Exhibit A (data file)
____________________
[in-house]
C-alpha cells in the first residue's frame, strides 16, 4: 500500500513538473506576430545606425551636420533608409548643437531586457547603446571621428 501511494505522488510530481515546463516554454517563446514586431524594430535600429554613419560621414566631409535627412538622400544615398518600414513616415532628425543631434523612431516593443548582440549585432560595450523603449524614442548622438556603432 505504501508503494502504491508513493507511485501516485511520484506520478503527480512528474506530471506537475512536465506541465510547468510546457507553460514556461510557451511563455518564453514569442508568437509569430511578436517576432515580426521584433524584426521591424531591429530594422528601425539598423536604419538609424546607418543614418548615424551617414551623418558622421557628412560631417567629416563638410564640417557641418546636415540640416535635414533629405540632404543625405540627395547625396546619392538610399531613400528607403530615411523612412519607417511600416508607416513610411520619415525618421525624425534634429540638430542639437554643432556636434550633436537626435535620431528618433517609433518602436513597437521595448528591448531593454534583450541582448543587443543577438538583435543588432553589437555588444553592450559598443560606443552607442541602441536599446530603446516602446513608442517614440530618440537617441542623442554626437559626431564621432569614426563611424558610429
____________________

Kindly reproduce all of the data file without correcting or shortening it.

[in-house]
C-alpha cells in the first residue's frame, strides 16, 4: 500500500513538473506576430545606425551636420533608409548643437531586457547603446571621428 501511494505522488510530481515546463516554454517563446514586431524594430535600429554613419560621414566631409535627412538622400544615398518600414513616415532628425543631434523612431516593443548582440549585432560595450523603449524614442548622438556603432 505504501508503494502504491508513493507511485501516485511520484506520478503527480512528474506530471506537475512536465506541465510547468510546457507553460514556461510557451511563455518564453514569442508568437509569430511578436517576432515580426521584433524584426521591424531591429530594422528601425539598423536604419538609424546607418543614418548615424551617414551623418558622421557628412560631417567629416563638410564640417557641418546636415540640416535635414533629405540632404543625405540627395547625396546619392538610399531613400528607403530615411523612412519607417511600416508607416513610411520619415525618421525624425534634429540638430542639437554643432556636434550633436537626435535620431528618433517609433518602436513597437521595448528591448531593454534583450541582448543587443543577438538583435543588432553589437555588444553592450559598443560606443552607442541602441536599446530603446516602446513608442517614440530618440537617441542623442554626437559626431564621432569614426563611424558610429